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Two books I have read recently have had a massive impact on me: Yuval Harari’s Sapiens: A Brief History of Humankind, and Nassim Taleb’s Antifragile: Things That Gain from Disorder (Incerto). And insights gleaned from both underscore the question of this piece: in the 21st century, who can we look to for wisdom?

Part of Taleb’s thesis is that education (in the formal, university-based sense) does not create the ideas that lead to the technology that our cultures benefit and profit from; or that there is a low correlation; rather, on his account it is dropouts from university like Steve Jobs who do the creating—and that the process of innovation (not just an idea, but bringing it to market, more widely) requires a vast array of additional skills that education only tangentially touches upon, if at all. The main tool of innovation is trial and error—not complex theories. “Tinkering” is a word Taleb uses often. The further point is that increasing access to education (individually or collectively) does not increase the wisdom of those so schooled either—if anything, it reduces the capacity for novel or independent thinking by schooling more rigorously in any discipline. Back in 1970, Neil Postman claimed that “universities are suffering from a hardening of the categories” and that trend has increased. The most novel ideas occur at the interstices between disciplines, yet in this era of outcome-directed research (where “relevance” has to be demonstrated if funding is to be bestowed), interdisciplinary research is becoming rarer.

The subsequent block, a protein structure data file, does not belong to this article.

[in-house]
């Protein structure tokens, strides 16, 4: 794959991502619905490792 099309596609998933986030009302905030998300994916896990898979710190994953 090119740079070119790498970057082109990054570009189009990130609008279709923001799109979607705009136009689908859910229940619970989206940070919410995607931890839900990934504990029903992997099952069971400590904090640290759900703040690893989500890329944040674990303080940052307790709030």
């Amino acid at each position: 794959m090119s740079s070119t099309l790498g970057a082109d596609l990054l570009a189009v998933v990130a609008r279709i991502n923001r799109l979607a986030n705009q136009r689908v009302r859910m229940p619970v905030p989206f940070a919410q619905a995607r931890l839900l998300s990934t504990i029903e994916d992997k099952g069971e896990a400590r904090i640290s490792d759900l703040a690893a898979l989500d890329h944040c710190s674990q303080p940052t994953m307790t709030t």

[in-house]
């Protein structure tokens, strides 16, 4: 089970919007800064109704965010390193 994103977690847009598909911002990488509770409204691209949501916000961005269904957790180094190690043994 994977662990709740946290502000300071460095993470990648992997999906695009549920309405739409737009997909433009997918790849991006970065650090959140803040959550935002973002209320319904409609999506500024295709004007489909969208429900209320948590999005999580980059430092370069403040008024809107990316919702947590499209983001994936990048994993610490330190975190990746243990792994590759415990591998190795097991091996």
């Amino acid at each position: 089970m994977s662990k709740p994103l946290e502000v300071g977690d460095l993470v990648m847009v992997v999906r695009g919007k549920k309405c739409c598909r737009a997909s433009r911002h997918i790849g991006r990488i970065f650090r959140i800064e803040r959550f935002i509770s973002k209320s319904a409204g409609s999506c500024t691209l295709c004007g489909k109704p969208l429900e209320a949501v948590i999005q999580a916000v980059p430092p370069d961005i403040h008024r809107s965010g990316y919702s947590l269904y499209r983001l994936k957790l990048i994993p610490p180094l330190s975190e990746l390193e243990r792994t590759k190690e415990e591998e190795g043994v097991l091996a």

This claim against the alleged value of formal education (claimed by universities, mostly, but implicitly valued by most Westerners) is made amid a much broader salvo aimed at the traditional holders of wisdom in our modern culture who are the products of these systems (like the head of the Reserve Bank of the US, or Nobel-prize winning economists, or senior academics, or…), and he demonstrates conclusively that most of the “wise” are anything but. For example, not one of the involved parties was able to predict the two recent financial crises that wreaked havoc globally, and all experts relied on predictive modelling but without grasping the huge potential errors that are inherent in this process. Taleb argues persuasively that the assumptions of modelling more generally simply cannot grasp, hence predict, the outlier (or “tail”) events that can have such a destructive impact. His suggestions? Minimise downside (risk or exposure); maximise upside (or potential gain); and get out of debt.

It is not about Taleb’s brilliant thesis I wish to talk about today, though; I mention these two book simply because they have made me think about a number of my embedded beliefs (and hence unexamined until recently). As an aside, I feel that all one’s most deeply held beliefs need to be dusted off and looked at critically—especially deeply cherished ones!

Traditionally (here I mean pre-industrial humans, brilliantly drawn in Harari’s wonderful book Sapiens), wisdom was held to exist in the collective memories of the elderly. Proof of that wisdom was held to be embodied in the old, still existing, humans and that their very existence was sufficient evidence of it! This no longer obtains in any Western culture, though traces may be found in those few groups where generations live under the one roof or in close neighbourhoods. And part of this trend, no doubt, comes from the twin celebration of two concepts, “individual” and “freedom”. This has come at considerable cost, as well as benefit. In most Western cultures, the elderly are ignored as non-productive, and are experienced as a burden—and they are moved out of view into assisted housing or worse. Canteen-grade pap is fed to them; they are largely isolated and they are assisted in dying as neatly as possible, in a way that creates as little inconvenience as possible for their survivors. And that most significant of passages for each of us is sanitised to the nth degree (recorded music in the background; unctuous intermediaries to the fore—and so often these people have not even met the deceased).